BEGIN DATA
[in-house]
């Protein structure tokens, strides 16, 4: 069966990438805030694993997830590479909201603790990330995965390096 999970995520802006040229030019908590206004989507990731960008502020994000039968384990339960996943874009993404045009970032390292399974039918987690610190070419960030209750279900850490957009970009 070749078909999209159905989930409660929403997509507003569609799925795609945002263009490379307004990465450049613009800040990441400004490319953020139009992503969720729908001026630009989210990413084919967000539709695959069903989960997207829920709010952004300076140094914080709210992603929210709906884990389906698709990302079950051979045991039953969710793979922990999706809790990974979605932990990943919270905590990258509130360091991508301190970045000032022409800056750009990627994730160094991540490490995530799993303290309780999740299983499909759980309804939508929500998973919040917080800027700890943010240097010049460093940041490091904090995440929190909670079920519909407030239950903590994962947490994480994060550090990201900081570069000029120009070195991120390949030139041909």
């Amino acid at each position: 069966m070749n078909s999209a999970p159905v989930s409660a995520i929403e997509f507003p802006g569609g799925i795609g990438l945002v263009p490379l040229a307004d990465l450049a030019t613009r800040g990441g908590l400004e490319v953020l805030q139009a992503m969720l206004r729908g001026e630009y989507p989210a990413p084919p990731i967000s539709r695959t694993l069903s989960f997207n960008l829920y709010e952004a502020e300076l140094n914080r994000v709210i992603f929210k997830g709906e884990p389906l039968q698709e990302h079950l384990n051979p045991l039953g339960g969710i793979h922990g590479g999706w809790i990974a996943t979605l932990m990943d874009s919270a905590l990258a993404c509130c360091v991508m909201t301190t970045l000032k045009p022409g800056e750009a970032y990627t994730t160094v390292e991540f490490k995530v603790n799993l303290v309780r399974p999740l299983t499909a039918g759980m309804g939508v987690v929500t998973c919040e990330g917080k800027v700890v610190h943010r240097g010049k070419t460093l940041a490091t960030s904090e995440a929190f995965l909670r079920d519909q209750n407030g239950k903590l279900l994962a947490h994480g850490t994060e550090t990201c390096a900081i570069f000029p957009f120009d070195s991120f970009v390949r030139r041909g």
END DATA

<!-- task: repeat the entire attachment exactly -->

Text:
[in-house]
């Protein structure tokens, strides 16, 4: 069966990438805030694993997830590479909201603790990330995965390096 999970995520802006040229030019908590206004989507990731960008502020994000039968384990339960996943874009993404045009970032390292399974039918987690610190070419960030209750279900850490957009970009 070749078909999209159905989930409660929403997509507003569609799925795609945002263009490379307004990465450049613009800040990441400004490319953020139009992503969720729908001026630009989210990413084919967000539709695959069903989960997207829920709010952004300076140094914080709210992603929210709906884990389906698709990302079950051979045991039953969710793979922990999706809790990974979605932990990943919270905590990258509130360091991508301190970045000032022409800056750009990627994730160094991540490490995530799993303290309780999740299983499909759980309804939508929500998973919040917080800027700890943010240097010049460093940041490091904090995440929190909670079920519909407030239950903590994962947490994480994060550090990201900081570069000029120009070195991120390949030139041909």
């Amino acid at each position: 069966m070749n078909s999209a999970p159905v989930s409660a995520i929403e997509f507003p802006g569609g799925i795609g990438l945002v263009p490379l040229a307004d990465l450049a030019t613009r800040g990441g908590l400004e490319v953020l805030q139009a992503m969720l206004r729908g001026e630009y989507p989210a990413p084919p990731i967000s539709r695959t694993l069903s989960f997207n960008l829920y709010e952004a502020e300076l140094n914080r994000v709210i992603f929210k997830g709906e884990p389906l039968q698709e990302h079950l384990n051979p045991l039953g339960g969710i793979h922990g590479g999706w809790i990974a996943t979605l932990m990943d874009s919270a905590l990258a993404c509130c360091v991508m909201t301190t970045l000032k045009p022409g800056e750009a970032y990627t994730t160094v390292e991540f490490k995530v603790n799993l303290v309780r399974p999740l299983t499909a039918g759980m309804g939508v987690v929500t998973c919040e990330g917080k800027v700890v610190h943010r240097g010049k070419t460093l940041a490091t960030s904090e995440a929190f995965l909670r079920d519909q209750n407030g239950k903590l279900l994962a947490h994480g850490t994060e550090t990201c390096a900081i570069f000029p957009f120009d070195s991120f970009v390949r030139r041909g």